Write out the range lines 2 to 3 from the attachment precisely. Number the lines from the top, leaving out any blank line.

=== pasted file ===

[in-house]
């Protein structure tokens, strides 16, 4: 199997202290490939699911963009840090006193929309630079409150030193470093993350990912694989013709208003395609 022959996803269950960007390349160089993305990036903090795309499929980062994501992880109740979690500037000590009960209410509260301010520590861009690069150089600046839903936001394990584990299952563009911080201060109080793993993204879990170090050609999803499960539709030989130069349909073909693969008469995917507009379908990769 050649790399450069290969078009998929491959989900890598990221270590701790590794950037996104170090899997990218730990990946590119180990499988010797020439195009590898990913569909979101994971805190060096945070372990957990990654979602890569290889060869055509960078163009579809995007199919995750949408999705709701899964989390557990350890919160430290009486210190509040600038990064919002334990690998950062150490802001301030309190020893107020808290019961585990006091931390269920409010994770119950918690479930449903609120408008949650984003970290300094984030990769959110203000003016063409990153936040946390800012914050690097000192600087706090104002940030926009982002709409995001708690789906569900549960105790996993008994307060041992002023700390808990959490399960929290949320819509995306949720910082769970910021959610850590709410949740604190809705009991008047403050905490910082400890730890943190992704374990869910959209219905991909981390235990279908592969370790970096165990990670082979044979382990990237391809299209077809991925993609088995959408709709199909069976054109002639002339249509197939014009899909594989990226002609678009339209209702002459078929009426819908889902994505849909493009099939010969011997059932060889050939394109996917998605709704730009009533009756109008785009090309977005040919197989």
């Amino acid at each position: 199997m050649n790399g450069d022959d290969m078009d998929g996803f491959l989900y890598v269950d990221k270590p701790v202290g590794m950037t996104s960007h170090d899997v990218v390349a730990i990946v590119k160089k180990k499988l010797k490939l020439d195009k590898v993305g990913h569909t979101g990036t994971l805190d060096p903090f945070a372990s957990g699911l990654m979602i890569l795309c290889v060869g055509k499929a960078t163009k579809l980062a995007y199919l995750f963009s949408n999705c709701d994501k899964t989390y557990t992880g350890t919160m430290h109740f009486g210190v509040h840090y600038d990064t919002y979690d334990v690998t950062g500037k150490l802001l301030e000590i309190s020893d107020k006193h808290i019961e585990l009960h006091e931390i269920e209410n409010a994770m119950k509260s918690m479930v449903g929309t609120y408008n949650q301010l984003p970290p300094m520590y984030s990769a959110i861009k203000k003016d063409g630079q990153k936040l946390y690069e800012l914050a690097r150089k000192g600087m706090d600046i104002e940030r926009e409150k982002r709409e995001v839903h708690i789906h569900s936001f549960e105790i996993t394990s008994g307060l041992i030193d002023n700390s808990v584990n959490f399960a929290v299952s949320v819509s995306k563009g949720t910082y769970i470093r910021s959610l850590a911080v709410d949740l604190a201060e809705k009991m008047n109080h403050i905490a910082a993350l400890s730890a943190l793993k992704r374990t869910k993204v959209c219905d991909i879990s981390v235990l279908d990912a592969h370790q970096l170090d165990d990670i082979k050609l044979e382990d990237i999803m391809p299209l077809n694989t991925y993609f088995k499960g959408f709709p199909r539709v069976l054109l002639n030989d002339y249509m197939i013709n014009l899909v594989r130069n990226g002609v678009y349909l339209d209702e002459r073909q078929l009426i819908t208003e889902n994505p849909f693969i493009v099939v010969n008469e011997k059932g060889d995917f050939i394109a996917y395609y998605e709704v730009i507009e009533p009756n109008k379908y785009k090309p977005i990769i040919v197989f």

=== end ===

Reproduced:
């Protein structure tokens, strides 16, 4: 199997202290490939699911963009840090006193929309630079409150030193470093993350990912694989013709208003395609 022959996803269950960007390349160089993305990036903090795309499929980062994501992880109740979690500037000590009960209410509260301010520590861009690069150089600046839903936001394990584990299952563009911080201060109080793993993204879990170090050609999803499960539709030989130069349909073909693969008469995917507009379908990769 050649790399450069290969078009998929491959989900890598990221270590701790590794950037996104170090899997990218730990990946590119180990499988010797020439195009590898990913569909979101994971805190060096945070372990957990990654979602890569290889060869055509960078163009579809995007199919995750949408999705709701899964989390557990350890919160430290009486210190509040600038990064919002334990690998950062150490802001301030309190020893107020808290019961585990006091931390269920409010994770119950918690479930449903609120408008949650984003970290300094984030990769959110203000003016063409990153936040946390800012914050690097000192600087706090104002940030926009982002709409995001708690789906569900549960105790996993008994307060041992002023700390808990959490399960929290949320819509995306949720910082769970910021959610850590709410949740604190809705009991008047403050905490910082400890730890943190992704374990869910959209219905991909981390235990279908592969370790970096165990990670082979044979382990990237391809299209077809991925993609088995959408709709199909069976054109002639002339249509197939014009899909594989990226002609678009339209209702002459078929009426819908889902994505849909493009099939010969011997059932060889050939394109996917998605709704730009009533009756109008785009090309977005040919197989």
């Amino acid at each position: 199997m050649n790399g450069d022959d290969m078009d998929g996803f491959l989900y890598v269950d990221k270590p701790v202290g590794m950037t996104s960007h170090d899997v990218v390349a730990i990946v590119k160089k180990k499988l010797k490939l020439d195009k590898v993305g990913h569909t979101g990036t994971l805190d060096p903090f945070a372990s957990g699911l990654m979602i890569l795309c290889v060869g055509k499929a960078t163009k579809l980062a995007y199919l995750f963009s949408n999705c709701d994501k899964t989390y557990t992880g350890t919160m430290h109740f009486g210190v509040h840090y600038d990064t919002y979690d334990v690998t950062g500037k150490l802001l301030e000590i309190s020893d107020k006193h808290i019961e585990l009960h006091e931390i269920e209410n409010a994770m119950k509260s918690m479930v449903g929309t609120y408008n949650q301010l984003p970290p300094m520590y984030s990769a959110i861009k203000k003016d063409g630079q990153k936040l946390y690069e800012l914050a690097r150089k000192g600087m706090d600046i104002e940030r926009e409150k982002r709409e995001v839903h708690i789906h569900s936001f549960e105790i996993t394990s008994g307060l041992i030193d002023n700390s808990v584990n959490f399960a929290v299952s949320v819509s995306k563009g949720t910082y769970i470093r910021s959610l850590a911080v709410d949740l604190a201060e809705k009991m008047n109080h403050i905490a910082a993350l400890s730890a943190l793993k992704r374990t869910k993204v959209c219905d991909i879990s981390v235990l279908d990912a592969h370790q970096l170090d165990d990670i082979k050609l044979e382990d990237i999803m391809p299209l077809n694989t991925y993609f088995k499960g959408f709709p199909r539709v069976l054109l002639n030989d002339y249509m197939i013709n014009l899909v594989r130069n990226g002609v678009y349909l339209d209702e002459r073909q078929l009426i819908t208003e889902n994505p849909f693969i493009v099939v010969n008469e011997k059932g060889d995917f050939i394109a996917y395609y998605e709704v730009i507009e009533p009756n109008k379908y785009k090309p977005i990769i040919v197989f």